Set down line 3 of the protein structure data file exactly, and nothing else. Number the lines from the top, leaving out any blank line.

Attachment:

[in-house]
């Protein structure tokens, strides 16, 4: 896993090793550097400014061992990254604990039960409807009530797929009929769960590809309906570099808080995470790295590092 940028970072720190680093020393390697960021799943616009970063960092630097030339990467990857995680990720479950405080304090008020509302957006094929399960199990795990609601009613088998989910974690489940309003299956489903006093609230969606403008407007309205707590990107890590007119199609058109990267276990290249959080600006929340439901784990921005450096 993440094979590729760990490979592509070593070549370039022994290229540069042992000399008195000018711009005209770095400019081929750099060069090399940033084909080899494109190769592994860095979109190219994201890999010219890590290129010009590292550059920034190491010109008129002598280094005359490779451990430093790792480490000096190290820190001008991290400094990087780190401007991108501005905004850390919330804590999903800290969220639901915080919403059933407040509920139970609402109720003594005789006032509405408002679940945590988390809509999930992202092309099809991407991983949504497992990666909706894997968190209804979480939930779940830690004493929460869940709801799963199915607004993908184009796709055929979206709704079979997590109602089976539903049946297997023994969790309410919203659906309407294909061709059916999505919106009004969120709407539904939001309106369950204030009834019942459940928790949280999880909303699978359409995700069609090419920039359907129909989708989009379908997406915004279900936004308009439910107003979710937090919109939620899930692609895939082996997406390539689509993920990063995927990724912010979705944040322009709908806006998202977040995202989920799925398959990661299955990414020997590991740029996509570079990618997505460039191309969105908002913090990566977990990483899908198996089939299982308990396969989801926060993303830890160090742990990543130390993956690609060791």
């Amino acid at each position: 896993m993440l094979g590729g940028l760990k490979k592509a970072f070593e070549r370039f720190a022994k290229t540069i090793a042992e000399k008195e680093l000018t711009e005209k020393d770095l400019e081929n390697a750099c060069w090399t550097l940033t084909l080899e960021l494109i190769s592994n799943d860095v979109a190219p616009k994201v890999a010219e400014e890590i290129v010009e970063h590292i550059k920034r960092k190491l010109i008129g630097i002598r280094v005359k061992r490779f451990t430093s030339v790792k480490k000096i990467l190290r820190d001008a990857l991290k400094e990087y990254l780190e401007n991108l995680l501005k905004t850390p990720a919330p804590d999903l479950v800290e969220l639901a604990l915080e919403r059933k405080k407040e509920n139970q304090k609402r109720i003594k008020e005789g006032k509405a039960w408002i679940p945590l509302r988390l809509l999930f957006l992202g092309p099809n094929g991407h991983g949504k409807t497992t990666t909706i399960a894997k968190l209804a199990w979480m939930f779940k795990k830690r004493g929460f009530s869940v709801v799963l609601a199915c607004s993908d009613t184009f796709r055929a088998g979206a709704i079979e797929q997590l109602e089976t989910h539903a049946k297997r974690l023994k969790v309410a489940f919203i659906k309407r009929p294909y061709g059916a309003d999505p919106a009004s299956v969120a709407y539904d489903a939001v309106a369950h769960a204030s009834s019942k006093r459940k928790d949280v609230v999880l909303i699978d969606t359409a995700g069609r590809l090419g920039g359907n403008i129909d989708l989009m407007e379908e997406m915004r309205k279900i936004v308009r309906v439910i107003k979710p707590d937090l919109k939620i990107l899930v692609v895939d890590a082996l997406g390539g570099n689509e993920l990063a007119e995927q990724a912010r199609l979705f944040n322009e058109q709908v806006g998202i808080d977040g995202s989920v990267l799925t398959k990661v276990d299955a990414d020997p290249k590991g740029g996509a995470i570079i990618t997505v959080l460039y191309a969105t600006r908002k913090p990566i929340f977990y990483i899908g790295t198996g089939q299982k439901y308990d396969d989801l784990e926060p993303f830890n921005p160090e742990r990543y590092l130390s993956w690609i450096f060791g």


């Amino acid at each position: 896993m993440l094979g590729g940028l760990k490979k592509a970072f070593e070549r370039f720190a022994k290229t540069i090793a042992e000399k008195e680093l000018t711009e005209k020393d770095l400019e081929n390697a750099c060069w090399t550097l940033t084909l080899e960021l494109i190769s592994n799943d860095v979109a190219p616009k994201v890999a010219e400014e890590i290129v010009e970063h590292i550059k920034r960092k190491l010109i008129g630097i002598r280094v005359k061992r490779f451990t430093s030339v790792k480490k000096i990467l190290r820190d001008a990857l991290k400094e990087y990254l780190e401007n991108l995680l501005k905004t850390p990720a919330p804590d999903l479950v800290e969220l639901a604990l915080e919403r059933k405080k407040e509920n139970q304090k609402r109720i003594k008020e005789g006032k509405a039960w408002i679940p945590l509302r988390l809509l999930f957006l992202g092309p099809n094929g991407h991983g949504k409807t497992t990666t909706i399960a894997k968190l209804a199990w979480m939930f779940k795990k830690r004493g929460f009530s869940v709801v799963l609601a199915c607004s993908d009613t184009f796709r055929a088998g979206a709704i079979e797929q997590l109602e089976t989910h539903a049946k297997r974690l023994k969790v309410a489940f919203i659906k309407r009929p294909y061709g059916a309003d999505p919106a009004s299956v969120a709407y539904d489903a939001v309106a369950h769960a204030s009834s019942k006093r459940k928790d949280v609230v999880l909303i699978d969606t359409a995700g069609r590809l090419g920039g359907n403008i129909d989708l989009m407007e379908e997406m915004r309205k279900i936004v308009r309906v439910i107003k979710p707590d937090l919109k939620i990107l899930v692609v895939d890590a082996l997406g390539g570099n689509e993920l990063a007119e995927q990724a912010r199609l979705f944040n322009e058109q709908v806006g998202i808080d977040g995202s989920v990267l799925t398959k990661v276990d299955a990414d020997p290249k590991g740029g996509a995470i570079i990618t997505v959080l460039y191309a969105t600006r908002k913090p990566i929340f977990y990483i899908g790295t198996g089939q299982k439901y308990d396969d989801l784990e926060p993303f830890n921005p160090e742990r990543y590092l130390s993956w690609i450096f060791g």